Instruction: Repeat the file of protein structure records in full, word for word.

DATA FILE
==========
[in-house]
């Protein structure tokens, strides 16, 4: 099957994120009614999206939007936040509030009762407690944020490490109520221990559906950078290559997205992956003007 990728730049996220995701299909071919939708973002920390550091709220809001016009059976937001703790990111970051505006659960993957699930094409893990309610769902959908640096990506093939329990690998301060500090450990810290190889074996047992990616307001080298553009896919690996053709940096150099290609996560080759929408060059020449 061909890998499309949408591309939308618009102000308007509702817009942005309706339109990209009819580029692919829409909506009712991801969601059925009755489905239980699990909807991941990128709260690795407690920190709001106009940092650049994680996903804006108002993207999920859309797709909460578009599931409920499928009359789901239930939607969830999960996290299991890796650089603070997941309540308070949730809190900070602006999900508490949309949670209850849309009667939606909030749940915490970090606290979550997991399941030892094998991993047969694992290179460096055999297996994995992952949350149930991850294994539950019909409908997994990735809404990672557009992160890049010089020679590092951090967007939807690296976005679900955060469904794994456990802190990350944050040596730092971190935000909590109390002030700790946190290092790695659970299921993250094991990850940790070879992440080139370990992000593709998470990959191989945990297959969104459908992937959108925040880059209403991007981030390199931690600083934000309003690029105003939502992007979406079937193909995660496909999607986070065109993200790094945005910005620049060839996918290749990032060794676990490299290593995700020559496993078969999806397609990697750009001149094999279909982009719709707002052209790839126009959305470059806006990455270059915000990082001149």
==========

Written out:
[in-house]
């Protein structure tokens, strides 16, 4: 099957994120009614999206939007936040509030009762407690944020490490109520221990559906950078290559997205992956003007 990728730049996220995701299909071919939708973002920390550091709220809001016009059976937001703790990111970051505006659960993957699930094409893990309610769902959908640096990506093939329990690998301060500090450990810290190889074996047992990616307001080298553009896919690996053709940096150099290609996560080759929408060059020449 061909890998499309949408591309939308618009102000308007509702817009942005309706339109990209009819580029692919829409909506009712991801969601059925009755489905239980699990909807991941990128709260690795407690920190709001106009940092650049994680996903804006108002993207999920859309797709909460578009599931409920499928009359789901239930939607969830999960996290299991890796650089603070997941309540308070949730809190900070602006999900508490949309949670209850849309009667939606909030749940915490970090606290979550997991399941030892094998991993047969694992290179460096055999297996994995992952949350149930991850294994539950019909409908997994990735809404990672557009992160890049010089020679590092951090967007939807690296976005679900955060469904794994456990802190990350944050040596730092971190935000909590109390002030700790946190290092790695659970299921993250094991990850940790070879992440080139370990992000593709998470990959191989945990297959969104459908992937959108925040880059209403991007981030390199931690600083934000309003690029105003939502992007979406079937193909995660496909999607986070065109993200790094945005910005620049060839996918290749990032060794676990490299290593995700020559496993078969999806397609990697750009001149094999279909982009719709707002052209790839126009959305470059806006990455270059915000990082001149």